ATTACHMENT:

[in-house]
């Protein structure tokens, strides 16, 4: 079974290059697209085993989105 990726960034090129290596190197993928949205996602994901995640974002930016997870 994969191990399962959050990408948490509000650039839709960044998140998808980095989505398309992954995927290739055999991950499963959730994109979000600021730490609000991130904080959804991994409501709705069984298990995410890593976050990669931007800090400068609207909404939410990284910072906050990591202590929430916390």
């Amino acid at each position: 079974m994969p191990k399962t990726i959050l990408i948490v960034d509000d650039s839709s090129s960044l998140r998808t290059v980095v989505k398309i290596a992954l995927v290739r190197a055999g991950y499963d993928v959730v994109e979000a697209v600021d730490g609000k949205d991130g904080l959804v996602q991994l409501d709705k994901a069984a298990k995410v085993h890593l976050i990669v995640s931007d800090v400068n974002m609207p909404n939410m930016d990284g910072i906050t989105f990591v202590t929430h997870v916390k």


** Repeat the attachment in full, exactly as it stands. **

[in-house]
């Protein structure tokens, strides 16, 4: 079974290059697209085993989105 990726960034090129290596190197993928949205996602994901995640974002930016997870 994969191990399962959050990408948490509000650039839709960044998140998808980095989505398309992954995927290739055999991950499963959730994109979000600021730490609000991130904080959804991994409501709705069984298990995410890593976050990669931007800090400068609207909404939410990284910072906050990591202590929430916390």
């Amino acid at each position: 079974m994969p191990k399962t990726i959050l990408i948490v960034d509000d650039s839709s090129s960044l998140r998808t290059v980095v989505k398309i290596a992954l995927v290739r190197a055999g991950y499963d993928v959730v994109e979000a697209v600021d730490g609000k949205d991130g904080l959804v996602q991994l409501d709705k994901a069984a298990k995410v085993h890593l976050i990669v995640s931007d800090v400068n974002m609207p909404n939410m930016d990284g910072i906050t989105f990591v202590t929430h997870v916390k």